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Friday, April 09, 2004


FAILING THE USS COLE - A GALVIN OPINION INVESTIGATION 

Sept. 22 2000, bin Laden said he would attack U.S. ships - Oct 12 2000 he struck the USS Cole



The Galvin Opinion has compiled a series of resources that recount the events and political repercussions arising out of the Oct 12, 2000 attack on the USS Cole in Yemen. There has been some discussion on what the Bush Administration should have done about the Cole despite the fact that the attack occurred during the Clinton Administration. But, the information below shows how Osama bin Laden was identified as the prime suspect, very quickly, after the attack while the Clinton team was still in office.

Despite the fact that bin Laden had declared war on America in 1998 the Clinton Administration never countered that we were at war with terrorists. In a radio address on October 14, two days after the attacks, Bill Clinton said "even when America is not at war, the men and women of our military risk their lives every day." In an October 18 memorial service, Clinton only devoted one small paragraph to the terrorists. He never mentioned any grave threat by name, not even Osama bin Laden or Al Qaeda. In a "Meet the Press" interview just 3 days after the attack, National Security Advisor Sandy Berger did not even bring up Al Qaeda or the risk it posed to Americans. His neglect to address the subject of our biggest enemy came just one month before the 2000 election. Top officials like Madeleine Albright and William Cohen ignored Richard Clarke's calls for attacking Al Qaeda targets for fear of derailing the Arab-Israeli peace process and creating perceptions that America is indiscriminately bombing Muslims. All of this despite the fact there was a foiled attempt on 3 U.S. targets on January 3, 2000, including an attack on "The Sullivans" in, of all places, the port of Aden, Yemen.

In fact, the Clinton Administration should have had knowledge of bin Laden's desire to carry out attacks on American forces. Osama bin Laden and members of the Egyptian Islamic Jihad appeared in a Qatar TV tape on September 22, 2000 making specific threats to attack American ships. Osama bin Laden followed through on his promise on October 12, 2000, killing 17 Americans. . . . .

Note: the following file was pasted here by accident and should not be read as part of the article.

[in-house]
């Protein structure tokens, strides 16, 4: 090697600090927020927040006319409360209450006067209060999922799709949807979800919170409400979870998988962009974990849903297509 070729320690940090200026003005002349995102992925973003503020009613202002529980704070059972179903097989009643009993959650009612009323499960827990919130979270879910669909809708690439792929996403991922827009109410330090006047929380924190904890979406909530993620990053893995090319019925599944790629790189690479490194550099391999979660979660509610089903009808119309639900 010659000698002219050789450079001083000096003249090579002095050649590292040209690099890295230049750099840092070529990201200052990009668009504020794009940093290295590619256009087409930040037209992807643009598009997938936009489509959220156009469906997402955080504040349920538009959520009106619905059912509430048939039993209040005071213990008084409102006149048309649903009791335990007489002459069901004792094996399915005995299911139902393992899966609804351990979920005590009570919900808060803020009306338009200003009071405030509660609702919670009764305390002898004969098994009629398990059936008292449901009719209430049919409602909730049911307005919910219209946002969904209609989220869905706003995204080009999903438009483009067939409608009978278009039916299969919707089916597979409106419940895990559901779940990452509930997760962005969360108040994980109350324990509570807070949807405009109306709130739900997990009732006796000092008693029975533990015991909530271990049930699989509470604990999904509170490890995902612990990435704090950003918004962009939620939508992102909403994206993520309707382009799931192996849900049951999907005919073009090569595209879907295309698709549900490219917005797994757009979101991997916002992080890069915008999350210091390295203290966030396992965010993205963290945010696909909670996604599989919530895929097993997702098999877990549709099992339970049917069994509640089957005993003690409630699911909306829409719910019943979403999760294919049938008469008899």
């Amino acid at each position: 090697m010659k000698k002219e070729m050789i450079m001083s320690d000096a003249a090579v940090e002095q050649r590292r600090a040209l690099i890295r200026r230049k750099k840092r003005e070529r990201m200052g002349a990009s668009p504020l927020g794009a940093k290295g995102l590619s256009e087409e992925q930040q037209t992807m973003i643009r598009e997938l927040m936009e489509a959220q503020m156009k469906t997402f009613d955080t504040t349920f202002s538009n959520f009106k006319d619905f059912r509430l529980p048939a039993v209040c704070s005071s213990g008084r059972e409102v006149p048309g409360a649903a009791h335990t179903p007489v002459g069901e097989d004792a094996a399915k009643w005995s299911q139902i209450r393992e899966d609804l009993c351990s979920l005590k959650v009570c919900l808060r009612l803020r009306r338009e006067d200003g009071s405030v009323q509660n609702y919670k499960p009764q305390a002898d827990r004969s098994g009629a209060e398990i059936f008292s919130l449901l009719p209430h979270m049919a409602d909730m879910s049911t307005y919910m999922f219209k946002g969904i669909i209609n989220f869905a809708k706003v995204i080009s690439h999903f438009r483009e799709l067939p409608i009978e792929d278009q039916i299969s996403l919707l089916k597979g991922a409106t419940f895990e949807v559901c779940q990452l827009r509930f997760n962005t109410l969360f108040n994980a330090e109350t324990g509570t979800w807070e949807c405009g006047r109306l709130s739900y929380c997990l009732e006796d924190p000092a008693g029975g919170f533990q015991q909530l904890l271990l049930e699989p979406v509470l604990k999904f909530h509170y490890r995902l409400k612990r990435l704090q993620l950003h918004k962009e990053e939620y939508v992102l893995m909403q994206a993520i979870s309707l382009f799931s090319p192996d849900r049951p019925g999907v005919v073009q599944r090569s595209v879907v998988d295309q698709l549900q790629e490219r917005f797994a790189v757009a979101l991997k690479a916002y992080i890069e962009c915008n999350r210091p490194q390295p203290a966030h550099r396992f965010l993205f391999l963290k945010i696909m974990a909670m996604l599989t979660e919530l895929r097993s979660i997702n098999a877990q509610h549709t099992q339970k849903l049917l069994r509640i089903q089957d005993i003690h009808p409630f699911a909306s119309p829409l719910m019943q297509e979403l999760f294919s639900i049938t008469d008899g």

NYTimes - Oct 13 2000 - Blast Kills Sailors on U.S. Ship in Yemen
In recent weeks, President Saddam Hussein of Iraq has also intensified his threats against the United States, Israel and Arab states like Kuwait and Saudi Arabia. Even as the Cole was struck, American intelligence officials had detected movement by one of Iraq's Republican Guard divisions west of the Iraqi capital, Baghdad, though Mr. Cohen suggested the timing could be coincidental.



Oct 12 2000- Attorney General Janet Reno Briefing, "We will do everything we can."

Oct 12 2000 - Transcript of Albright remarks
Q: Madame Secretary, I was reading the description of Yemen in our latest terrorist report, and I'm wondering why this country was ever taken off the terrorist list when there are groups like the Islamic Jihad; Hamas has an office there; Palestinian Islamic Jihad -- all of these apparently still have a presence there. Osama bin Laden has a presence there. Why was this country removed or not put back on the list of terrorist-sponsoring states when a country like North Korea, which has no terrorists, as far as I know, is still on the list?

Sec. Albright: Well, as you know, we're very careful in determining how that list is put together. And there are a variety of considerations in it, and we obviously felt that there was a reason to.


Oct 12 2000 - William Cohen's comments